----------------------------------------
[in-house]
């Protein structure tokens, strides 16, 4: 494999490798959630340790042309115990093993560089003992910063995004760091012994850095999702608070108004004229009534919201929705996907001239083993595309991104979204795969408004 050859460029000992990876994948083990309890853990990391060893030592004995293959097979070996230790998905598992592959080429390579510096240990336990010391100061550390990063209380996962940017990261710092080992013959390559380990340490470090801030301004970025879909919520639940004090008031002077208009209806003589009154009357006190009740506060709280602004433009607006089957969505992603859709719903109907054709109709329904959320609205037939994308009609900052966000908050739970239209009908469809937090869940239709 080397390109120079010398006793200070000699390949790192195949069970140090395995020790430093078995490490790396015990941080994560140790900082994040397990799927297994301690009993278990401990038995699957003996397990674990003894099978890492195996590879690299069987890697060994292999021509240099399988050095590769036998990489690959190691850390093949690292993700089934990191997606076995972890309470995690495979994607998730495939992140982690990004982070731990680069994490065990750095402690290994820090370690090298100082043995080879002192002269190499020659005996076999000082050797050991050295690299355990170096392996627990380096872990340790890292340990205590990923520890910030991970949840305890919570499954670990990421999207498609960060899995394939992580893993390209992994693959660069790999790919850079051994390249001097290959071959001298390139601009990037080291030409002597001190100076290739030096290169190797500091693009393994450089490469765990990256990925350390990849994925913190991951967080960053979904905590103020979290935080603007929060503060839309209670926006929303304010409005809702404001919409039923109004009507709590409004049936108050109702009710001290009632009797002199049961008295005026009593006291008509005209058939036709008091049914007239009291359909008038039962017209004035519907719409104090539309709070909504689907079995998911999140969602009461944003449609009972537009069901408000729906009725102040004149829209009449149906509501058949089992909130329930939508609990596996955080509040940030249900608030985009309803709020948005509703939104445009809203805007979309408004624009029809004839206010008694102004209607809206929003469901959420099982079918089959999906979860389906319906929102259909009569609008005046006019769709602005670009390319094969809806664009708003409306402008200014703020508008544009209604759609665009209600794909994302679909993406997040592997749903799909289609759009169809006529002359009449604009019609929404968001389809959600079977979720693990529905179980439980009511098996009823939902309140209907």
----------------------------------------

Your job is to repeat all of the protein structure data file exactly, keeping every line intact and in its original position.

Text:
[in-house]
């Protein structure tokens, strides 16, 4: 494999490798959630340790042309115990093993560089003992910063995004760091012994850095999702608070108004004229009534919201929705996907001239083993595309991104979204795969408004 050859460029000992990876994948083990309890853990990391060893030592004995293959097979070996230790998905598992592959080429390579510096240990336990010391100061550390990063209380996962940017990261710092080992013959390559380990340490470090801030301004970025879909919520639940004090008031002077208009209806003589009154009357006190009740506060709280602004433009607006089957969505992603859709719903109907054709109709329904959320609205037939994308009609900052966000908050739970239209009908469809937090869940239709 080397390109120079010398006793200070000699390949790192195949069970140090395995020790430093078995490490790396015990941080994560140790900082994040397990799927297994301690009993278990401990038995699957003996397990674990003894099978890492195996590879690299069987890697060994292999021509240099399988050095590769036998990489690959190691850390093949690292993700089934990191997606076995972890309470995690495979994607998730495939992140982690990004982070731990680069994490065990750095402690290994820090370690090298100082043995080879002192002269190499020659005996076999000082050797050991050295690299355990170096392996627990380096872990340790890292340990205590990923520890910030991970949840305890919570499954670990990421999207498609960060899995394939992580893993390209992994693959660069790999790919850079051994390249001097290959071959001298390139601009990037080291030409002597001190100076290739030096290169190797500091693009393994450089490469765990990256990925350390990849994925913190991951967080960053979904905590103020979290935080603007929060503060839309209670926006929303304010409005809702404001919409039923109004009507709590409004049936108050109702009710001290009632009797002199049961008295005026009593006291008509005209058939036709008091049914007239009291359909008038039962017209004035519907719409104090539309709070909504689907079995998911999140969602009461944003449609009972537009069901408000729906009725102040004149829209009449149906509501058949089992909130329930939508609990596996955080509040940030249900608030985009309803709020948005509703939104445009809203805007979309408004624009029809004839206010008694102004209607809206929003469901959420099982079918089959999906979860389906319906929102259909009569609008005046006019769709602005670009390319094969809806664009708003409306402008200014703020508008544009209604759609665009209600794909994302679909993406997040592997749903799909289609759009169809006529002359009449604009019609929404968001389809959600079977979720693990529905179980439980009511098996009823939902309140209907």